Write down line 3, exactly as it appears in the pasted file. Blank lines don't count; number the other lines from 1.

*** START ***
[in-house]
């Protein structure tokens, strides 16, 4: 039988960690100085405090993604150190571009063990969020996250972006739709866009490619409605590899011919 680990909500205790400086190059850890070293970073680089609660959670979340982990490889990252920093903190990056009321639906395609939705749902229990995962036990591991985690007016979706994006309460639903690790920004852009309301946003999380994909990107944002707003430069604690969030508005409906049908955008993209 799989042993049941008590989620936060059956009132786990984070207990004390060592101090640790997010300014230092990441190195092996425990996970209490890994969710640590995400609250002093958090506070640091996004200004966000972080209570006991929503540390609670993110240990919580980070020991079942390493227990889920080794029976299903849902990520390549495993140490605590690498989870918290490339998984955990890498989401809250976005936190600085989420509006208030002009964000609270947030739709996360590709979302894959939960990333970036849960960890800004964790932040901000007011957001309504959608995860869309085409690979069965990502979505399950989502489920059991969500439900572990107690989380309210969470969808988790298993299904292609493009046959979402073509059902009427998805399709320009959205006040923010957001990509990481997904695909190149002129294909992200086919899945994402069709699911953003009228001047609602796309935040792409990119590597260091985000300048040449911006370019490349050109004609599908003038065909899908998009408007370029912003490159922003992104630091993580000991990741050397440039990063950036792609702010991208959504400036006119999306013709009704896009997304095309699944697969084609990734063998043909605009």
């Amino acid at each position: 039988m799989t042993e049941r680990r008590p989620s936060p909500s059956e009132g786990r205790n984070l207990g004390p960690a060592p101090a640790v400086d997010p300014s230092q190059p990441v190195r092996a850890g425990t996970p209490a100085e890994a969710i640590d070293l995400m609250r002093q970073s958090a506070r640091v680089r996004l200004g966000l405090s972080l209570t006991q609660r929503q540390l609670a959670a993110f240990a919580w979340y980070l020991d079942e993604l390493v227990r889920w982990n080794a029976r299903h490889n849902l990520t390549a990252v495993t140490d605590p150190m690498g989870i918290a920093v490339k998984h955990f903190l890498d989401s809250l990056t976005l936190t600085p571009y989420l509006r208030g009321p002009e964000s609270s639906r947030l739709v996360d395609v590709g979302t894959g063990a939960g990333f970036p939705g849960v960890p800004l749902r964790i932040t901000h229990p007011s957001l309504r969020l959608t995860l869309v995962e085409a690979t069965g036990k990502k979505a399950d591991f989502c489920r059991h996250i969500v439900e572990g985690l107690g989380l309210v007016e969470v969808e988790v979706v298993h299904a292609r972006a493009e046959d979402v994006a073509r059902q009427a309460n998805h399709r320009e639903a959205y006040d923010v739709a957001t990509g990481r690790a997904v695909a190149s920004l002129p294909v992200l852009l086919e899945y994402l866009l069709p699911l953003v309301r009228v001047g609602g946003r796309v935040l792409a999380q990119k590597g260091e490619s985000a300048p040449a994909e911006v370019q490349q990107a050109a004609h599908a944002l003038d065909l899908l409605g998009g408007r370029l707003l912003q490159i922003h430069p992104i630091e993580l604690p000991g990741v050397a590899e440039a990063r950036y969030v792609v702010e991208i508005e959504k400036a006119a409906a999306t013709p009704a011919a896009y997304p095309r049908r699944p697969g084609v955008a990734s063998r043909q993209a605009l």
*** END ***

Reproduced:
């Amino acid at each position: 039988m799989t042993e049941r680990r008590p989620s936060p909500s059956e009132g786990r205790n984070l207990g004390p960690a060592p101090a640790v400086d997010p300014s230092q190059p990441v190195r092996a850890g425990t996970p209490a100085e890994a969710i640590d070293l995400m609250r002093q970073s958090a506070r640091v680089r996004l200004g966000l405090s972080l209570t006991q609660r929503q540390l609670a959670a993110f240990a919580w979340y980070l020991d079942e993604l390493v227990r889920w982990n080794a029976r299903h490889n849902l990520t390549a990252v495993t140490d605590p150190m690498g989870i918290a920093v490339k998984h955990f903190l890498d989401s809250l990056t976005l936190t600085p571009y989420l509006r208030g009321p002009e964000s609270s639906r947030l739709v996360d395609v590709g979302t894959g063990a939960g990333f970036p939705g849960v960890p800004l749902r964790i932040t901000h229990p007011s957001l309504r969020l959608t995860l869309v995962e085409a690979t069965g036990k990502k979505a399950d591991f989502c489920r059991h996250i969500v439900e572990g985690l107690g989380l309210v007016e969470v969808e988790v979706v298993h299904a292609r972006a493009e046959d979402v994006a073509r059902q009427a309460n998805h399709r320009e639903a959205y006040d923010v739709a957001t990509g990481r690790a997904v695909a190149s920004l002129p294909v992200l852009l086919e899945y994402l866009l069709p699911l953003v309301r009228v001047g609602g946003r796309v935040l792409a999380q990119k590597g260091e490619s985000a300048p040449a994909e911006v370019q490349q990107a050109a004609h599908a944002l003038d065909l899908l409605g998009g408007r370029l707003l912003q490159i922003h430069p992104i630091e993580l604690p000991g990741v050397a590899e440039a990063r950036y969030v792609v702010e991208i508005e959504k400036a006119a409906a999306t013709p009704a011919a896009y997304p095309r049908r699944p697969g084609v955008a990734s063998r043909q993209a605009l």